Lakers turn focus to basketball, but thoughts remain with Lamar Odom

Lamar Odom showing small signs of improvement (0:54)

Ramona Shelburne reports the latest on Lamar Odom's condition. (0:54)

EL SEGUNDO, Calif. -- The Los Angeles Lakers turned their focus to basketball Thursday, but their thoughts remain with ex-Laker Lamar Odom, who is hospitalized in Las Vegas after being found unconscious at a Nevada brothel earlier this week.

“Obviously he’s very close to this organization, so I think everybody’s thinking about Lamar,” Lakers coach Byron Scott said after practice at their facility here. “One of the first thoughts on my mind when I got here this morning was had anybody heard any differently on what’s going on with him. I think throughout the day, we’re all thinking about him and we’re all wishing him the best. Just praying. Just praying for him."

The Lakers played a preseason game against the Sacramento Kings on Tuesday night in Las Vegas. After that game, a 107-100 Kings win, Lakers star Kobe Bryant visited Odom in the hospital, as did Lakers general manager Mitch Kupchak.

“Kobe’s amazing,” said Lakers forward Metta World Peace, a childhood friend and ex-Lakers teammate of Odom’s. “I see Mitch every day, but I thank Mitch and the Laker organization for being very concerned and [Lakers trainer] Gary Vitti for keeping us all updated. Hopefully Lamar pulls through.”

The 37-year-old Bryant, who suffered a lower leg contusion in the third quarter of Tuesday’s loss, didn’t practice Thursday and left the team’s facility without speaking to reporters.

“He’s handling it,” Scott said of Bryant. “It’s hard on him. He was very close to Lamar. Loves him like a brother. It’s just a rough time for Kobe dealing with that. This is probably the first time that he’s had a teammate that’s going through something like this.”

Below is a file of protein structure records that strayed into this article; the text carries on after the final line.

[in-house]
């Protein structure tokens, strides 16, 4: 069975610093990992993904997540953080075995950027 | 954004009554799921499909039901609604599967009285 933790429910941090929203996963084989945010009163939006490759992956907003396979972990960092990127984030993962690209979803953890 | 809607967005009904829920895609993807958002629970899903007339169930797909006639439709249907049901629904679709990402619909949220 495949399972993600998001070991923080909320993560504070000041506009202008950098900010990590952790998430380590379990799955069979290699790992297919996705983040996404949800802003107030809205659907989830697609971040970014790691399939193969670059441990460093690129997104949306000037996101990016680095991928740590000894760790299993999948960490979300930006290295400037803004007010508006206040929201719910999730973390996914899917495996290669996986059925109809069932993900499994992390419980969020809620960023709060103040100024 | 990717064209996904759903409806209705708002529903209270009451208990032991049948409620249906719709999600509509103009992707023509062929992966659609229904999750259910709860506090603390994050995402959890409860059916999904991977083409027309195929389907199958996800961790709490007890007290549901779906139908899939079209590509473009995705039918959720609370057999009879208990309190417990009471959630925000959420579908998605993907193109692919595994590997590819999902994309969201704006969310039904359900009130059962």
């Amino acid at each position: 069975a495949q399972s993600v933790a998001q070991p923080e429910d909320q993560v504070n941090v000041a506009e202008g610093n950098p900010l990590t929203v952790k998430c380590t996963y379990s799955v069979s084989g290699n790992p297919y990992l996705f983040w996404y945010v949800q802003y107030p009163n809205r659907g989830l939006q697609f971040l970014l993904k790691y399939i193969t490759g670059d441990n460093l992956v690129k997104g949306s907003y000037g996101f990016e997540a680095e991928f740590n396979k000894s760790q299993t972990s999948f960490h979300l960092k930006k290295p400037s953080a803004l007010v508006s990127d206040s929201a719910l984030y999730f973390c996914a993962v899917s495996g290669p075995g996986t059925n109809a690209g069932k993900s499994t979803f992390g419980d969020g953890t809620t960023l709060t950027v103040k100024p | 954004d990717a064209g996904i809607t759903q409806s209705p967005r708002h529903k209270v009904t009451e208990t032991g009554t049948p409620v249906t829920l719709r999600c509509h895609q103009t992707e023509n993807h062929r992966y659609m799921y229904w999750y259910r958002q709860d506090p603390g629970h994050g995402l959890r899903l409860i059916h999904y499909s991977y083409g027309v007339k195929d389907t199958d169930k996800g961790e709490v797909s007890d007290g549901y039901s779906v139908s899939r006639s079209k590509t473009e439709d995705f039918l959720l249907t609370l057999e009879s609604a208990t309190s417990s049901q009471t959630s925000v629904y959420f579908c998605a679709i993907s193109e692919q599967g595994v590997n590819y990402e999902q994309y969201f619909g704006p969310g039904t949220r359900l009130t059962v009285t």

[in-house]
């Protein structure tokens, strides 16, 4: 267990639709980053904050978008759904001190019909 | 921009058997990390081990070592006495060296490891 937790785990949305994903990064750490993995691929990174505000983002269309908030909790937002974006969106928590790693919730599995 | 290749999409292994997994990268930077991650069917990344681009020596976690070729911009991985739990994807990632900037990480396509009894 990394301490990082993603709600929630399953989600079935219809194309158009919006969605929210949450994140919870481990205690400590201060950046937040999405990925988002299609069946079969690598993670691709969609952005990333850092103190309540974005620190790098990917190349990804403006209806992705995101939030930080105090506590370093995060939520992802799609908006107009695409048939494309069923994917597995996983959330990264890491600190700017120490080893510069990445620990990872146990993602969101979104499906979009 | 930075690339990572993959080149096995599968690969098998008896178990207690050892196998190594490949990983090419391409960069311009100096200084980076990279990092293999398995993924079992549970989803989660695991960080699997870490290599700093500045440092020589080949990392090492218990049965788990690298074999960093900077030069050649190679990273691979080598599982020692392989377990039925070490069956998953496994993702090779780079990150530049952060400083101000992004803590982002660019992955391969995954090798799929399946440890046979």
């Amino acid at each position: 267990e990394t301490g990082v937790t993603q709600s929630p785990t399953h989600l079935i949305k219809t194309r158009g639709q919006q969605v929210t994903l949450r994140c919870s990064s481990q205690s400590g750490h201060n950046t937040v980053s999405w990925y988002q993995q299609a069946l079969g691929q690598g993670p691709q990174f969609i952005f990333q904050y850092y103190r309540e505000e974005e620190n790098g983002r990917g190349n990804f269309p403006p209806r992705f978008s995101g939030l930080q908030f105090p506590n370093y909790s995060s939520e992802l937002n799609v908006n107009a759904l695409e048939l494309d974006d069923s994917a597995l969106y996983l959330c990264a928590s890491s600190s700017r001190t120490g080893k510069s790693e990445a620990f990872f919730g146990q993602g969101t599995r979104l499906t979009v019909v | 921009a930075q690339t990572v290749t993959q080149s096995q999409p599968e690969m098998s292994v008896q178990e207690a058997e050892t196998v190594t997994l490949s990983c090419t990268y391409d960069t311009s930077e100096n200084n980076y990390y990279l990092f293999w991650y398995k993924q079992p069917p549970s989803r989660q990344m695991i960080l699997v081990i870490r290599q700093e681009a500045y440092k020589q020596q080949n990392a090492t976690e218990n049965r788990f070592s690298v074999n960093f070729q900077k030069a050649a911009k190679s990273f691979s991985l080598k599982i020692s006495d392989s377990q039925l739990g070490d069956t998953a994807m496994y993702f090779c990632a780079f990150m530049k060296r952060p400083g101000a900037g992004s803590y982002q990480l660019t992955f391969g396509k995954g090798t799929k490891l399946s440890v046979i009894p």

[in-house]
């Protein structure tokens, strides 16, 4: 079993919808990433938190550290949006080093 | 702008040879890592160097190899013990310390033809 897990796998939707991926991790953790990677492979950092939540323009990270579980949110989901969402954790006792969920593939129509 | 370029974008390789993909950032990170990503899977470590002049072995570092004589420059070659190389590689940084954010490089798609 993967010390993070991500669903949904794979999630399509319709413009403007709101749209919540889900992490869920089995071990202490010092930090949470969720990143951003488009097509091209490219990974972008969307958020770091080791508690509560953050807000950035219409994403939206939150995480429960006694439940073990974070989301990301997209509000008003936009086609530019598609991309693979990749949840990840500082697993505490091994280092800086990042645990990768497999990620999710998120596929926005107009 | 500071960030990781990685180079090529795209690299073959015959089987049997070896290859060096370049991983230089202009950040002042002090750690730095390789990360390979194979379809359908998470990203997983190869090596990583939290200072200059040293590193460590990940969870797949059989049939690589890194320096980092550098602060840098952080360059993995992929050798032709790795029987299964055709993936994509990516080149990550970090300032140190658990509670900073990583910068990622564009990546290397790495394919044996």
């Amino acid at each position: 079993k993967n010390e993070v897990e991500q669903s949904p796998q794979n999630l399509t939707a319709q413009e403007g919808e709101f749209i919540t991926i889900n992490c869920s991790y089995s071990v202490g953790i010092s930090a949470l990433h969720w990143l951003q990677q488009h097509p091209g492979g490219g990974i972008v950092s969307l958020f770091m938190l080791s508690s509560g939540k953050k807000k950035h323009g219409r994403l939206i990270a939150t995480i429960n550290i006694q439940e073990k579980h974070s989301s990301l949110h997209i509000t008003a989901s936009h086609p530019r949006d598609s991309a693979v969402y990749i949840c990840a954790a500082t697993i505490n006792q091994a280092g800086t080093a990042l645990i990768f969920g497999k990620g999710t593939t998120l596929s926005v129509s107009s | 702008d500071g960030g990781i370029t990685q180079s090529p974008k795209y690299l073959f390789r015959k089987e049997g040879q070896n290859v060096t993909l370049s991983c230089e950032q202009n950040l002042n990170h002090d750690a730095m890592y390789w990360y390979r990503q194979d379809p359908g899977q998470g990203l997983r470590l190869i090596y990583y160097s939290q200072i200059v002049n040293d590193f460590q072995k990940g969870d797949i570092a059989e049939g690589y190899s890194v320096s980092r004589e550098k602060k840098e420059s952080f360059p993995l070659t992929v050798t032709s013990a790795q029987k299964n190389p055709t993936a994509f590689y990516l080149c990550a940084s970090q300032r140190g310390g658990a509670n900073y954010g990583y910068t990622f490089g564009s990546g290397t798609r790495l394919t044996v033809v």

Scott added, “You never want to deal with anything like this, but you especially don’t when you’re in your early 30s or early-to-mid 30s. You just don’t see that. When you get to our age where we’re up in our 50s and stuff, you understand things like that start to happen. But at this particular time, at such a young age, it’s kind of hard to deal with.”

Bryant and Odom were teammates from 2004 to 2011 and won championships together in 2009 and 2010. Bryant sent out a tweet Thursday that included the hashtag “#justpray.”

Scott said the players are doing their best not to allow Odom’s situation to overwhelm them as they try to prepare for the season ahead.

“We’re trying to do what we do best, which is come out here and play basketball and think about that. This is still our safe haven right now," Scott said, standing on the team's practice court. "I know there’s other distractions that are going on outside this gym, but when we get in here, we try to focus on the basketball part.”

Still, Scott said he has addressed the team about Odom.

“I tell them to keep him in their prayers, and I know their thoughts are with him just like mine are,” Scott said. “But we still have a job to do. We have to come to work every day and get better as a basketball team. But when you have that down time, if he pops into your head, like I know he will, because he does with me every day, just say a prayer for him.”

World Peace said his brother, Daniel Artest, has been staying at a hotel across the street from the Las Vegas hospital where Odom is recovering.

"We just feel like we need some people there, even if you’re not inside the room, inside the hospital," World Peace said.

World Peace and Odom have known each other since growing up in New York together. “I’ve known Lamar since I was 11 years old,” World Peace said.

As for Odom’s situation, World Peace said, “Hopefully he gets well. Hopefully he pulls out of this thing and gets the support that he really needs. That’s pretty much all I have to stay. ... There’s nothing I can say that’s going to make sense right now. It’s all about Lamar and his children. That’s the only thing that’s important.”